COVID-19 Holds Lessons for Ukraine’s Amnesty Policy

Opposition to COVID-19 amnesties shows that effective government communication will be key to the success of Ukraine’s future reintegration of occupied Donbas.

Expert comment Updated 13 May 2021 Published 13 November 2020 2 minute READ

Kateryna Busol

Former Academy Associate, Russia and Eurasia Programme

Anna Korbut

Former Academy Associate, Russia and Eurasia Programme

COVID-19 amnesties

Among the many issues brought to the fore by the COVID-19 pandemic and subsequent lockdowns is the issue of amnesties. As social distancing in often overcrowded prisons is impossible, the UN, WHO and the Council of Europe have urged governments to consider early releases or alternatives to incarceration for vulnerable detainees and low-risk offenders.

Following the appeal, Italy has released 7,000 inmates and France has released 10,000. Ukraine, however, is struggling.

In April 2020, the Ukrainian parliament tabled two draft laws, one on improving the conditions in detention centres and prisons and one on amnesties. These laws would not apply to perpetrators of violent crimes and were strongly supported by human rights groups.

However, they were met with resistance from legislators, the media and the general public. In particular, there was concern about the release of potentially dangerous criminals during an escalating economic and unemployment crisis. Ignoring recommendations by the UN and human rights lawyers, Ukraine’s parliament withdrew the legislation in September.

Such misinformed resistance to COVID-19-amnesties, despite strong public health and security rationales, is indicative of the problems that even more controversial armed conflict-related amnesties might face.

Armed conflict amnesties

Due to the armed conflict between Russia and Ukraine, 7 per cent of Ukraine’s territory is currently occupied or outside of Kyiv’s control.  More than half of Ukrainians view the residents of such territories as victims and support their full reintegration into Ukrainian society. However, achieving social acceptance of the steps towards restoring meaningful connections, including amnesties, is not easy.

Amnesties are among the most subtle components of the transition to peace and reintegration but Ukraine and Russia have different interpretations of the Minsk Agreement’s amnesty provisions. While Russia demands blanket amnesties for all, Ukraine – in accordance with international law and practiceis refusing amnesties for grave human rights violations, an approach reflected its new transitional justice policy. 

The government policy on conflict-related amnesties reflects public sentiments: 63 per cent of Ukrainians are against blanket amnesties for anyone who fought in Donbas and 77 per cent believe the ‘republic’s’ puppet officials should be dismissed when Kyiv regains control.

Although Kyiv’s approach is legally sound, considerable effort will still be needed to implement it in practice.

Ukrainian society’s opposition to ‘peace at any price’, a demand for perpetrators of human rights violations to face justice and wider tendencies to either glorify or condemn participants and affected parties of the conflict make societal acceptance of amnesties difficult, on both sides of the contact line. Those who see the residents of self-proclaimed ‘republics’ as victims might also be overwhelmed by security concerns and more likely to favour incarceration. Residents of these ‘republics’ might be worried that cooperation with the Russian-backed authorities will disqualify them from amnesties by the Ukrainian government.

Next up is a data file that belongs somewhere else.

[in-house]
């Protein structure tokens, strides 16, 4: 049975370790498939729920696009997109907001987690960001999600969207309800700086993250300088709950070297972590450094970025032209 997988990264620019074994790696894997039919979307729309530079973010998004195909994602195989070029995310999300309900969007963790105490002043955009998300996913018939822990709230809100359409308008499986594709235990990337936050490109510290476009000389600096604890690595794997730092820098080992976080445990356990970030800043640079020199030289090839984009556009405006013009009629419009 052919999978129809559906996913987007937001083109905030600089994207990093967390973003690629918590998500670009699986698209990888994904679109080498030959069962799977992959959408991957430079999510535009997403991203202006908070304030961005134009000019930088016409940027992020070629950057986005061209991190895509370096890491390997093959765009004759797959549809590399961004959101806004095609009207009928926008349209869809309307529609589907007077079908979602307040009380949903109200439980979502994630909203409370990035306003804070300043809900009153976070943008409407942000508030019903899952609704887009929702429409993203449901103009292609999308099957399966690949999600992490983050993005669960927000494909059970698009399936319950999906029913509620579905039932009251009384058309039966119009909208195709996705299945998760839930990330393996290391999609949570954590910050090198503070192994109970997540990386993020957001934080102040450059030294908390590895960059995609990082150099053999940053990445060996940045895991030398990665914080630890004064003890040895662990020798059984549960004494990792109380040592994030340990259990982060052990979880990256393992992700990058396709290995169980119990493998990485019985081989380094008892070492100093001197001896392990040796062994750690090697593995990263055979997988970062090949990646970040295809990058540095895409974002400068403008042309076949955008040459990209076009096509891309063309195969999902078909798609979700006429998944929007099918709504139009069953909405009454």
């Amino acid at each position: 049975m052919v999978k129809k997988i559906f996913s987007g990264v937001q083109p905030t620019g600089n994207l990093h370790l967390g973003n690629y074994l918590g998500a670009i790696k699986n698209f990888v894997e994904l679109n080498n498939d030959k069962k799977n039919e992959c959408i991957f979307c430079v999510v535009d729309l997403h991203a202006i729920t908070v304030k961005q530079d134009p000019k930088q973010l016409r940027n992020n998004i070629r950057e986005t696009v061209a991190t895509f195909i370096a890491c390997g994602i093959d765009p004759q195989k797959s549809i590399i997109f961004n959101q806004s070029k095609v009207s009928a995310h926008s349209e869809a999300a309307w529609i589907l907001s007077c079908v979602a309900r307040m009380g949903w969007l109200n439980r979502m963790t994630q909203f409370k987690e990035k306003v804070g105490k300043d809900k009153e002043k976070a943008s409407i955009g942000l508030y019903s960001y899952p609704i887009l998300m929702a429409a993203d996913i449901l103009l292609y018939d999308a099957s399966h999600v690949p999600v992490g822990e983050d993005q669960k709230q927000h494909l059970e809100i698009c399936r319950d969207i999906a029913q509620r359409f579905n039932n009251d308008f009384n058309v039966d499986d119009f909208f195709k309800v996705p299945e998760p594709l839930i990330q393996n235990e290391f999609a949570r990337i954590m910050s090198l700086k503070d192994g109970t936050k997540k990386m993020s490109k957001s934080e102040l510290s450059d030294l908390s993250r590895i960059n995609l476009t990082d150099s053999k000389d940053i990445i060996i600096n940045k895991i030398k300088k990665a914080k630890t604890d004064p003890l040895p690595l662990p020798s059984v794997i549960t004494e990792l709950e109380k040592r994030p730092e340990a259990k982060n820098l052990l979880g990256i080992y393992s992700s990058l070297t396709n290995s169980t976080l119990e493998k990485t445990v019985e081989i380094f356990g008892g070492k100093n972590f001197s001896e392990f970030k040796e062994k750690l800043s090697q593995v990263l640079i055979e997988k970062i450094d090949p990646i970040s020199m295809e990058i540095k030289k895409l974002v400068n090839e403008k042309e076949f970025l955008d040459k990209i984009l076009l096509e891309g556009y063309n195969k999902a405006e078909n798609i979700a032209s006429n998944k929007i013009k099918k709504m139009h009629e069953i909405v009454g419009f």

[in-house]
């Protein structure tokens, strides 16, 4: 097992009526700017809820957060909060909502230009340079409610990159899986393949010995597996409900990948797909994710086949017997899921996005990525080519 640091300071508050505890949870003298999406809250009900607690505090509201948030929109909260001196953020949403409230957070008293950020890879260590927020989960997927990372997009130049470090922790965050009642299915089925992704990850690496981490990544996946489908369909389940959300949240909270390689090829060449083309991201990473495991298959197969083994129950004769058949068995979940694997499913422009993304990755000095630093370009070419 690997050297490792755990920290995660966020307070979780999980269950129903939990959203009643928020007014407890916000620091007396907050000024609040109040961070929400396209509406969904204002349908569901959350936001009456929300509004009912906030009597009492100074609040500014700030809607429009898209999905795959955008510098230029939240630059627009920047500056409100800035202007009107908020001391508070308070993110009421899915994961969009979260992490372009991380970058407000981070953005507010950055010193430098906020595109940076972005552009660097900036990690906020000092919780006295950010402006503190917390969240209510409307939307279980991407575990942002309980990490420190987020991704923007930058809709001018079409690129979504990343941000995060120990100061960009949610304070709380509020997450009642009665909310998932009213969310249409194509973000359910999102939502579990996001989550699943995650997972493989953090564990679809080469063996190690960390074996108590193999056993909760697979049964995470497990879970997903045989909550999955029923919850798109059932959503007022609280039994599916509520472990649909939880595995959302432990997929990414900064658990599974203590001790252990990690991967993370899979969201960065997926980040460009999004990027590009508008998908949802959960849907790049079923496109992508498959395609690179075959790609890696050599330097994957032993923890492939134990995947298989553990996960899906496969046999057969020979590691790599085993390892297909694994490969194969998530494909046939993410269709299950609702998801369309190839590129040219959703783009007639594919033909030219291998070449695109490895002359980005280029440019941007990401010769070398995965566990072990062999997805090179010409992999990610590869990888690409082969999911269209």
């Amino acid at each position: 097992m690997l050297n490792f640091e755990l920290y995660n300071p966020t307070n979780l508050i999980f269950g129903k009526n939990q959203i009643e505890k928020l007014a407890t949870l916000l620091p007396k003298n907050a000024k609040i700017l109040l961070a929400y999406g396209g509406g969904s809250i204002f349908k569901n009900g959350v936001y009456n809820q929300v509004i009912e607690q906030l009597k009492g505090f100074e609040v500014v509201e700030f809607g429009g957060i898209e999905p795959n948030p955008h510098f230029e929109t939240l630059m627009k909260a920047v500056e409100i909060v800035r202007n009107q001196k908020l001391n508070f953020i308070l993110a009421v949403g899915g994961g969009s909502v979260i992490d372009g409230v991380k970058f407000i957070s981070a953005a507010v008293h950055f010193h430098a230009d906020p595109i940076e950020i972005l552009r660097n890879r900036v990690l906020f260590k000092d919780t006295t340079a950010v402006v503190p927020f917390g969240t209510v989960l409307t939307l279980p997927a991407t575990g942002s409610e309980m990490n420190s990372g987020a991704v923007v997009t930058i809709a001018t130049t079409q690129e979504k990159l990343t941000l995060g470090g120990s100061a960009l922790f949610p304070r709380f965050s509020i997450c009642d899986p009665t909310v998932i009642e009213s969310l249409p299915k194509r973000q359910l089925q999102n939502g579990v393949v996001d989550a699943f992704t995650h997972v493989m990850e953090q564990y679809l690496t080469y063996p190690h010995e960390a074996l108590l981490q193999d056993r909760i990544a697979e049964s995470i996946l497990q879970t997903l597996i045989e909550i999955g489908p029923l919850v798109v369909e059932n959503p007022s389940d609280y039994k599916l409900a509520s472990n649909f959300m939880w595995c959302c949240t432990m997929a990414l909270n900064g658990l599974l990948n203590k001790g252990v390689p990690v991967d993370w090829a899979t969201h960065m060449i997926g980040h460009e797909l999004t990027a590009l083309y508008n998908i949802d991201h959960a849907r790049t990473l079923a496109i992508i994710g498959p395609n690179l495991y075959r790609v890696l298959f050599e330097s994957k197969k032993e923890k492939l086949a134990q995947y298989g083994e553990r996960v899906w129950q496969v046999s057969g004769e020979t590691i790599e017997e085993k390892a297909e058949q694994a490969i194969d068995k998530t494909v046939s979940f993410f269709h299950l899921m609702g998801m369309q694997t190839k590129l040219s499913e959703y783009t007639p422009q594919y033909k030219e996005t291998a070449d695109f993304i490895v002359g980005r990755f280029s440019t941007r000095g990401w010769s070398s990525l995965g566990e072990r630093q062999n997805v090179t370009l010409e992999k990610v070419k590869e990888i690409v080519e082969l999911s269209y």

As the courts make final pronouncements on amnesties in Ukraine, distrust of the judiciary – made worse by the ongoing Constitutional Court crisis – creates further tensions.

Internal and external disinformation channels – notoriously instrumental in the Russia-Ukraine conflict – are likely to use the issue of amnesties to stoke tensions. Recent comments by Vitold Fokin, a former member of Ukraine’s delegation to the Trilateral Contact Group in Minsk, illustrate how propaganda fuels polarization. Deviating from Kyiv’s position, Fokin echoed the Kremlin’s demands for special status and elections for Donbas, and for blanket amnesties. Russian media misrepresented Fokin’s private opinions as ‘Kyiv’s conditions for peace’, while labelling the critics of this approach nationalists and warmongers.

Contributing to cognitive resilience

The key lesson for Ukraine from the rejection of COVID-19 amnesties is that the explanation of a complex policy is as important as its design. This is particularly true for the potentially explosive issue of conflict-related amnesties.

The government should work closely with civil society, especially NGOs directly engaged with Donbas, to study views and perceptions of amnesties. This should in turn inform policy design and implementation. A clear communication strategy should accompany all elements of transitional justice, including amnesties, with a tailored approach to different social and regional groups. Messages should pre-empt and address any concerns and fears, leaving little room for manipulation. It is especially important to focus efforts to ensure a more informed, fact-based discussion on social media channels, where users are increasingly exposed to malicious content. Other platforms could also help facilitate a more nuanced public debate, such as the public broadcaster and the Dim/Dom channel, which targets audiences in occupied areas.

Messaging from the government and trusted civil society organizations explaining the different elements of amnesties and their place in the larger reintegration framework will be key to help Ukrainians feel more informed, secure and resilient.